In order to counter an obvious inequity of income and cost of living in our area, government agencies have stepped in to try to provide relief for those at or below median incomes. Profitable development is, of course, aimed at high income individuals or those with value stored in existing homes. There is little or no incentive (or profit) to build low-income housing without subsidies. In order to provide such support, governmental agencies charge fees and give tax credits to encourage construction of affordable rental or for-sale housing. One goal of housing moderate and low-income tenants or owners is to integrate people of all income levels and avoid isolating this population into “projects.” Integration requires balance so developers are assured a positive result. The lever of profit and affordable housing at either end depends on placement of a fulcrum of fees, incentives and zoning. It is that balance that our cities are grappling with at this time. In a recent meeting of the Fremont City Council, placement of a fee structure (fulcrum) was discussed with the goal of enticing builders to include affordable housing in their plans rather than simply paying in-lieu fees to subsidize an alternate development.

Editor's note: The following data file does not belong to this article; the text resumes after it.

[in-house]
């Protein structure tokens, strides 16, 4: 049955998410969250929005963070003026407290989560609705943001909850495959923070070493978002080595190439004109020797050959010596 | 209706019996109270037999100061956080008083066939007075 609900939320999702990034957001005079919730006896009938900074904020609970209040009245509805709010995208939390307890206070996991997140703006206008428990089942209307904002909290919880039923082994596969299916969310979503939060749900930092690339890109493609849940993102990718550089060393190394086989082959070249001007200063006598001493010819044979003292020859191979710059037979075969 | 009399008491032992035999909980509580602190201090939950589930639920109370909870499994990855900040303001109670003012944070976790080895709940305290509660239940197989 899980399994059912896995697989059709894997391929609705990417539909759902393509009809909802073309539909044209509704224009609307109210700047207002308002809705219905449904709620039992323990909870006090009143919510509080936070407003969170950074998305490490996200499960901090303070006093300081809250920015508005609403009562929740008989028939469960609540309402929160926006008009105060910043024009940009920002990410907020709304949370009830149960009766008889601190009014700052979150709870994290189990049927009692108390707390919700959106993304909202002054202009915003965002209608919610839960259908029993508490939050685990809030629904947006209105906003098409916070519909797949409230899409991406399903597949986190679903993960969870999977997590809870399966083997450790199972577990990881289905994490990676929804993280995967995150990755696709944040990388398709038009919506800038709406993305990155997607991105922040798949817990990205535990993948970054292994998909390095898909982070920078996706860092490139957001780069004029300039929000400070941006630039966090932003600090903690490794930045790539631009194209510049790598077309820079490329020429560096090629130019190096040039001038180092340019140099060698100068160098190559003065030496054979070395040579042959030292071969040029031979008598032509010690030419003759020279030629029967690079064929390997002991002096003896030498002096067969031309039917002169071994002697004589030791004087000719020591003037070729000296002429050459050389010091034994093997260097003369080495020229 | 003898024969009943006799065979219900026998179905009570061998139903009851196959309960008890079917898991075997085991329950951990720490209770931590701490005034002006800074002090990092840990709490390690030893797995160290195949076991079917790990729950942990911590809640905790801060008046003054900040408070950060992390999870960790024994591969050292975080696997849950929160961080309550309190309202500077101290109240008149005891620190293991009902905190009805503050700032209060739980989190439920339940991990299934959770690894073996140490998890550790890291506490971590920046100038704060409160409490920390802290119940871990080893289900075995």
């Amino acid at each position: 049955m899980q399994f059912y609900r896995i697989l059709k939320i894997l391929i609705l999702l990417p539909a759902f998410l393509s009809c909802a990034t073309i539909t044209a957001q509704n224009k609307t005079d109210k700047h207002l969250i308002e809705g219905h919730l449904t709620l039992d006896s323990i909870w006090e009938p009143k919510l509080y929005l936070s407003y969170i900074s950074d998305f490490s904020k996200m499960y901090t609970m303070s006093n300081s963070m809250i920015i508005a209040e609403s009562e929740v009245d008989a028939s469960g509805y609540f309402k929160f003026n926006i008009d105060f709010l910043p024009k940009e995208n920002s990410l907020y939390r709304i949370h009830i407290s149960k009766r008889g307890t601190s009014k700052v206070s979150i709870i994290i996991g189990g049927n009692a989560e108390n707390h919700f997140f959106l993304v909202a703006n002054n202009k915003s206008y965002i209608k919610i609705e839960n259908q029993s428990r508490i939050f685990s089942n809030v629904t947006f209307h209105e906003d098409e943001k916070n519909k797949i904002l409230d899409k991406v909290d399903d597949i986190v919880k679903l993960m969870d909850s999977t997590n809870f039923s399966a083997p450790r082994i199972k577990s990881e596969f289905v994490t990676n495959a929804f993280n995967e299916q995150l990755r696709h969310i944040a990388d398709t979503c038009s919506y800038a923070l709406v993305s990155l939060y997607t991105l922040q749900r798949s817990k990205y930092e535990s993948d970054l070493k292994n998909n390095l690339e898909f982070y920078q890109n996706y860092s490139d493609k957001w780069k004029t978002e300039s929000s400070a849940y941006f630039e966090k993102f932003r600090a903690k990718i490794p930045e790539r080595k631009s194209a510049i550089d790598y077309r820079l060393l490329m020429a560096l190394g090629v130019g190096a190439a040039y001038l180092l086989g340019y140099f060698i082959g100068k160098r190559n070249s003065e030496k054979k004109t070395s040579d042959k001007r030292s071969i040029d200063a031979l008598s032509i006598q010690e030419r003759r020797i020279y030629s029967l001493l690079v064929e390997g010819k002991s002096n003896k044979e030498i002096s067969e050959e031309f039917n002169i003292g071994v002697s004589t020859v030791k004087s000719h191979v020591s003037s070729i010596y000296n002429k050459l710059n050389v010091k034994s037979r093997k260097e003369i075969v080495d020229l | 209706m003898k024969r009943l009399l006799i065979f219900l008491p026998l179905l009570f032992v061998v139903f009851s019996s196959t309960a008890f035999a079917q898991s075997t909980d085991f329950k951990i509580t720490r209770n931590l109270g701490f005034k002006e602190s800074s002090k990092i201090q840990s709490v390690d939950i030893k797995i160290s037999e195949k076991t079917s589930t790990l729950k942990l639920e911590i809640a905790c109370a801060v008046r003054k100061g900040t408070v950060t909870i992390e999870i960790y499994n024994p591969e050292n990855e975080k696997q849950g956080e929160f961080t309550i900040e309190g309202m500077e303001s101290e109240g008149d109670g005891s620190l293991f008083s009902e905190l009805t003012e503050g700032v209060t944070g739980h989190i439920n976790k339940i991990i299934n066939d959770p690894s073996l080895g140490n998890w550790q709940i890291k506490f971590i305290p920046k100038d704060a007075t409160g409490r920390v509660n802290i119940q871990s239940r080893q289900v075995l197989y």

Since each time a housing complex is built, less land becomes available for other construction, the pool of available space is shrinking even as the coffers grow though in-lieu contributions. Housing costs are rising as well, so the question becomes moot at some point when a housing fund is faced with shrinking opportunities and rising costs; it foreshadows a losing game.

Housing focused only on the wealthy has been lucrative, but has spread its effects to every facet of life in our communities. The question our elected leaders are facing is… How far can the fulcrum of fees and restraints be moved to tip the balance in favor of moderate- and low-income residents?

In the 1971 economic crisis in Seattle, Washington, a billboard sponsored by real-estate agents Bob McDonald and Jim Youngren, asked its inhabitants… “Will the last person leaving SEATTLE — Turn out the lights.” If housing and attendant cost-of-living continue to escalate in our area, who will be left to finally turn out the lights?